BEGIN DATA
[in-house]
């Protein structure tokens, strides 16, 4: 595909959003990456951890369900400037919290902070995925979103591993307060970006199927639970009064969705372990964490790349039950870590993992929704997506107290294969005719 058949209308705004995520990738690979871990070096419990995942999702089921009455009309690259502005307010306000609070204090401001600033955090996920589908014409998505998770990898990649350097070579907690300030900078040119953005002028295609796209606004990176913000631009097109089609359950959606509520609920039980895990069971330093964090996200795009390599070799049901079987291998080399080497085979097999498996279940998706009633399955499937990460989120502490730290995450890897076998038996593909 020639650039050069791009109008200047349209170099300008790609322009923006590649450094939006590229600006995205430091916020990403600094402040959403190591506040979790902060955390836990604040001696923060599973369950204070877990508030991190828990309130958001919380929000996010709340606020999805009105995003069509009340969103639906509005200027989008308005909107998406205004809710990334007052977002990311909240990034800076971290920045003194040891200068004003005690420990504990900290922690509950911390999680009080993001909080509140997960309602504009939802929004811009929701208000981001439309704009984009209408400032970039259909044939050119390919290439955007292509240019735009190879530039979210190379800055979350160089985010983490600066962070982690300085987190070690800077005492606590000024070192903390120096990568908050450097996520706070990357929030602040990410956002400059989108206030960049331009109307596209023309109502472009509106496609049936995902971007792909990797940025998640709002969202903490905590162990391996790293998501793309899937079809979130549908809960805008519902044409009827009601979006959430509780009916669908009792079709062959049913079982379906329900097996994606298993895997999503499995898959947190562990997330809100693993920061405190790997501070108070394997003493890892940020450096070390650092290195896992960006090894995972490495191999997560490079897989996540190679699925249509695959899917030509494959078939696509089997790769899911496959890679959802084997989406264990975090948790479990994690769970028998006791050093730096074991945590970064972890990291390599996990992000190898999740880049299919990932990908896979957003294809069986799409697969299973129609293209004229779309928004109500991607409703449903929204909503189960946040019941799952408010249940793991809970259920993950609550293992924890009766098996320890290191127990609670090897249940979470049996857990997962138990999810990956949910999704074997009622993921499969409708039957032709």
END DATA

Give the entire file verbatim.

[in-house]
């Protein structure tokens, strides 16, 4: 595909959003990456951890369900400037919290902070995925979103591993307060970006199927639970009064969705372990964490790349039950870590993992929704997506107290294969005719 058949209308705004995520990738690979871990070096419990995942999702089921009455009309690259502005307010306000609070204090401001600033955090996920589908014409998505998770990898990649350097070579907690300030900078040119953005002028295609796209606004990176913000631009097109089609359950959606509520609920039980895990069971330093964090996200795009390599070799049901079987291998080399080497085979097999498996279940998706009633399955499937990460989120502490730290995450890897076998038996593909 020639650039050069791009109008200047349209170099300008790609322009923006590649450094939006590229600006995205430091916020990403600094402040959403190591506040979790902060955390836990604040001696923060599973369950204070877990508030991190828990309130958001919380929000996010709340606020999805009105995003069509009340969103639906509005200027989008308005909107998406205004809710990334007052977002990311909240990034800076971290920045003194040891200068004003005690420990504990900290922690509950911390999680009080993001909080509140997960309602504009939802929004811009929701208000981001439309704009984009209408400032970039259909044939050119390919290439955007292509240019735009190879530039979210190379800055979350160089985010983490600066962070982690300085987190070690800077005492606590000024070192903390120096990568908050450097996520706070990357929030602040990410956002400059989108206030960049331009109307596209023309109502472009509106496609049936995902971007792909990797940025998640709002969202903490905590162990391996790293998501793309899937079809979130549908809960805008519902044409009827009601979006959430509780009916669908009792079709062959049913079982379906329900097996994606298993895997999503499995898959947190562990997330809100693993920061405190790997501070108070394997003493890892940020450096070390650092290195896992960006090894995972490495191999997560490079897989996540190679699925249509695959899917030509494959078939696509089997790769899911496959890679959802084997989406264990975090948790479990994690769970028998006791050093730096074991945590970064972890990291390599996990992000190898999740880049299919990932990908896979957003294809069986799409697969299973129609293209004229779309928004109500991607409703449903929204909503189960946040019941799952408010249940793991809970259920993950609550293992924890009766098996320890290191127990609670090897249940979470049996857990997962138990999810990956949910999704074997009622993921499969409708039957032709």